The county follows DEC regulations, said Maureen Murphy, spokesperson for Albany County.

The DEC is considering a statewide law that would outlaw burn barrels, said Rick Georgeson, a spokesman for the department. Burn barrels smolder and release dioxins into the air that settle on grass, Georgeson said, and are then eaten by cows, contaminating their milk.

As burning laws now stand, open burning is not allowed in an incorporated city or village, he said. A statewide law, Georgeson said, "makes it less confusing and easier to enforce." Georgeson said, before adopting the law, a public hearing will be held.

"It’s going to happen," Salisbury said Tuesday. "They just don’t know if it’s going to be one month from now or two months from now."

Throughout discussion on recycling batteries, bulbs, and electronics, Knox Town Board members speculated about enforcement as well as how laws could affect the transfer station and its workers — who would be in charge of monitoring the materials, who would know which materials fall under the regulations, and how items would be separated.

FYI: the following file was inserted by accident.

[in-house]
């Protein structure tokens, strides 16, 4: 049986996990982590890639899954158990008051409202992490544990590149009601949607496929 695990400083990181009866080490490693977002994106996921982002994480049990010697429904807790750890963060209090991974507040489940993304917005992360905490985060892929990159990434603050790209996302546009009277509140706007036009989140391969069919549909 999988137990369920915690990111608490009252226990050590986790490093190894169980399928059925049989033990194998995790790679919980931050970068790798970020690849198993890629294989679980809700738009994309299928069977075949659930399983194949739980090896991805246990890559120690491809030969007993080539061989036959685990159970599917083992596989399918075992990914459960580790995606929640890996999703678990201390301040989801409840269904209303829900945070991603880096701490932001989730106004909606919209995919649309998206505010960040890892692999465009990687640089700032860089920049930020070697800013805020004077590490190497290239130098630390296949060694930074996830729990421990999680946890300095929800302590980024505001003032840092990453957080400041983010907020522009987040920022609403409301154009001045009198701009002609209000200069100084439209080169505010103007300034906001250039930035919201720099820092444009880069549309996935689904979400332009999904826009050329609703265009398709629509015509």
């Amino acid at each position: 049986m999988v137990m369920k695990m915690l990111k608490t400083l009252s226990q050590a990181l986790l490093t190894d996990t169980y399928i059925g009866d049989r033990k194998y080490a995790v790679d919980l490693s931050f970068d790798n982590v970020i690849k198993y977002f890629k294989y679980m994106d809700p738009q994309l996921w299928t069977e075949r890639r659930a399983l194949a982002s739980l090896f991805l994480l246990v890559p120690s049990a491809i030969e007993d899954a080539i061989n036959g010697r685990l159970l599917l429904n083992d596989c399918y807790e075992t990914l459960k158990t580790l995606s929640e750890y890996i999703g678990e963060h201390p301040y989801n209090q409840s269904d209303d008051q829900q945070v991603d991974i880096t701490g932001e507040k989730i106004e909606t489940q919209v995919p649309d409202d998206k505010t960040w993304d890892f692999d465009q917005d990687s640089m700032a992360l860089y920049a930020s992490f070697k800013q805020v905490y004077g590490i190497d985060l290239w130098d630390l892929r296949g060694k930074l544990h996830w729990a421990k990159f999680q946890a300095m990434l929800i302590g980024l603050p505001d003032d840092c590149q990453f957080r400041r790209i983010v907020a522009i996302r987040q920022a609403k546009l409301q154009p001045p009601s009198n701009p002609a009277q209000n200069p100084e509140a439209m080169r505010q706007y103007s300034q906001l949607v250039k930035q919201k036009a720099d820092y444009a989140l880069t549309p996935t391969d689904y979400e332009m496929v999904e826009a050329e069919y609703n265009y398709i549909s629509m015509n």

The board will discuss the issue further at its meeting next month.

Transition to tower

As the town board considers removing property from the land conservation district, six members of the town’s seven-member planning board have raised concerns about siting a tower at the Street Road property. They have raised concerns about the site’s proximity to a nature preserve and say a tower at the property would mar the view. After analyzing the property, the majority of the planning board say the bedrock, which is made mostly of limestone, has many crevices and may be unstable, posing a challenge when constructing a 195-foot tower.